California Department of Fish and Wildlife wardens have arrested two abalone poachers and booked them into Mendocino County Jail.
The arrests were the result of “Operation Scoop and Run”, an extensive undercover investigation by the Department of Fish and Game.
Lake County News reported that Paul Chak Po Mak, 61, and Samuel Xing Sin, 41 were arrested with an illegal catch of 84 abalone. The Department of California Fish and Game regulation 29.15 (C) states there is a daily limit of three abalone per individual and an annual limit of 24.
A search of the suspects’ homes yielded abalone cards and dive gear. Authorities also confiscated an abalone 10 and 3/4 inches in size. Abalone of this size are scarce.
Per the California Department of Fish and Game, abalone has been over fished, grows slowly, and reproduces infrequently. The Red Abalone is the only species that may be taken in Northern California
The men could be charged with possession and intent to sell on the black market, where each abalone may sell for over $100.00.
Sadly, the penalties for poaching do not appear to serve as a deterrent. Both Mak and Sin have been arrested for abalone poaching in the past. Mak is currently on probation and Sin has a pending case against him.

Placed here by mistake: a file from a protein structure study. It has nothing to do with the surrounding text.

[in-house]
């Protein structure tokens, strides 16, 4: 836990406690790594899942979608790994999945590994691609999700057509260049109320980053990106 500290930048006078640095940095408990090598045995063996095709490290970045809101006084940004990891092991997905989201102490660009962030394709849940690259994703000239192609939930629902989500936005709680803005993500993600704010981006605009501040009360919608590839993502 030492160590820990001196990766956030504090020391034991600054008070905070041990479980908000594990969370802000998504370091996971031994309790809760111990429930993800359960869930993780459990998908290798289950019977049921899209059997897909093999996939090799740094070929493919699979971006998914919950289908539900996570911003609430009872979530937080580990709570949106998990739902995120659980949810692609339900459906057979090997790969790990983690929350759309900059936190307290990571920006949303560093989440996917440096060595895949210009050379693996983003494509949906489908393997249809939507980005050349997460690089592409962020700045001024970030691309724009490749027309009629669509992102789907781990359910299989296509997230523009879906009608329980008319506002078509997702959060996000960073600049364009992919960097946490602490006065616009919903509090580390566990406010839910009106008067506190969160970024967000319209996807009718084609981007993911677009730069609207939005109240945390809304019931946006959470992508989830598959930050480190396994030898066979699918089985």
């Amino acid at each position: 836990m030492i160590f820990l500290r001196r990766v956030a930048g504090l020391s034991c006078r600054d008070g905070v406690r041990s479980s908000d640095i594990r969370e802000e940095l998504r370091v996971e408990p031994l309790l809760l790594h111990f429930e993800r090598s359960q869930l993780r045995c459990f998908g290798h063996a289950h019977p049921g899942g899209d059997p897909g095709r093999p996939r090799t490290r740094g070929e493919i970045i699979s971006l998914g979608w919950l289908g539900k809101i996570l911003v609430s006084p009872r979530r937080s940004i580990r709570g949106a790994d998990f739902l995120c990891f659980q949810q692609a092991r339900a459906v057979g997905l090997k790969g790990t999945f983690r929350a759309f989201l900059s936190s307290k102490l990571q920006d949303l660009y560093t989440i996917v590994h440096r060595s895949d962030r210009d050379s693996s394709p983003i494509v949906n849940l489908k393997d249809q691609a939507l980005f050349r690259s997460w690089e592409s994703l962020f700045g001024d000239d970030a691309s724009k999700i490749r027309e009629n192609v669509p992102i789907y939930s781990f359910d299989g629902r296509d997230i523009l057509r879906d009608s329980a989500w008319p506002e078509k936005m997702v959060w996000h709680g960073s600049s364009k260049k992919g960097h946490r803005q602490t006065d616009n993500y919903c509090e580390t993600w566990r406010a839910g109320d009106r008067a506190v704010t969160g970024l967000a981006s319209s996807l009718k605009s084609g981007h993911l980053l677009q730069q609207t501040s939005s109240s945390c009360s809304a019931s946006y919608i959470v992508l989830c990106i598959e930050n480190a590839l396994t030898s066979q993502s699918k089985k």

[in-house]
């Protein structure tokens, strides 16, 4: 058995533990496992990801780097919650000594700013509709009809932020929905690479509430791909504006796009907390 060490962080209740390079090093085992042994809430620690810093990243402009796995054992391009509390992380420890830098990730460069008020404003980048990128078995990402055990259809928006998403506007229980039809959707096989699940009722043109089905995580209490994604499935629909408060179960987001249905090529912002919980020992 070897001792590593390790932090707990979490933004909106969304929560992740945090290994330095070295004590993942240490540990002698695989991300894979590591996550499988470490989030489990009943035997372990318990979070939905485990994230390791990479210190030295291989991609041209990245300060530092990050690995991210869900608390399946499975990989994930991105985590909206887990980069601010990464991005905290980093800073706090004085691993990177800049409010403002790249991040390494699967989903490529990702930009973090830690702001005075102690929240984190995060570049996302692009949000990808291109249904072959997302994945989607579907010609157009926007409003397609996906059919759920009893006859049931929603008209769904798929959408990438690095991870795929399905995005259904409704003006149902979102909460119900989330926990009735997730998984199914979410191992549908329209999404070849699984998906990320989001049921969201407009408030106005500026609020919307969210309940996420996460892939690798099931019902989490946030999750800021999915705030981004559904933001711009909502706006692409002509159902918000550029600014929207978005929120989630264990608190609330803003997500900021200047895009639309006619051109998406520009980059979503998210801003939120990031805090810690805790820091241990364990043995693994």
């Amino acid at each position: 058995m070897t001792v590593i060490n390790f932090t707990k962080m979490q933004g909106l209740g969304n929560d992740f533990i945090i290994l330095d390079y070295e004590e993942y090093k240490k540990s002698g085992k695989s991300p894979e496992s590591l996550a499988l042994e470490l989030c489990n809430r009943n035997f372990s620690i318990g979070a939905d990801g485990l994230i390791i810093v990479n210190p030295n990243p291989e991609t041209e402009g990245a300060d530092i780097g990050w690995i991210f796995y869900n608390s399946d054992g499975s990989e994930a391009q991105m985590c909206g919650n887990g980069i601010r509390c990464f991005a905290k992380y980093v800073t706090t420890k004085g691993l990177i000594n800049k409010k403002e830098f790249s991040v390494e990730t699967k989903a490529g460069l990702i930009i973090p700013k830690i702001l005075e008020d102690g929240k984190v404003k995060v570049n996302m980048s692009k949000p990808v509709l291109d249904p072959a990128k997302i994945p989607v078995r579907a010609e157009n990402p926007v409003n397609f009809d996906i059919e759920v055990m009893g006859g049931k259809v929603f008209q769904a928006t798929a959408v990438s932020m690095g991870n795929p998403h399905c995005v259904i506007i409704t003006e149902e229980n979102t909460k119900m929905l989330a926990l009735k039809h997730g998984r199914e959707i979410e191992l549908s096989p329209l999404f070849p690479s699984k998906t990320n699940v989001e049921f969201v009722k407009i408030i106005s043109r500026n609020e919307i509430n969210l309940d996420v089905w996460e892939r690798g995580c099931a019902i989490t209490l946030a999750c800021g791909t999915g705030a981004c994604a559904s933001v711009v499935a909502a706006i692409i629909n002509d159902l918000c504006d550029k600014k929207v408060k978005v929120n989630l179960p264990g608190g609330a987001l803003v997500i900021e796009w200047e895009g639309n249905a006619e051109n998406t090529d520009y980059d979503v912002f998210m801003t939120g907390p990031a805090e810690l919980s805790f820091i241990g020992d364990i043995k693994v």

Abalone poaching is not a crime unique to the United States.
Jeffreys Bay News reports perlemoen (abalone) poaching is big business in South Africa.
Poaching has made a few people very wealthy, but the distribution of abalone (perlemoen) money through the community has had a destructive effect. It takes children out of schools and gangs use abalone smuggling to fund and facilitate drug trafficking.
There are not enough abalone numbers to support the continued rampant poaching of these sea snails — and it is important to note that wildlife crime does indeed finance criminal activity around the globe.
Image by N yotarou via Wikimedia Commons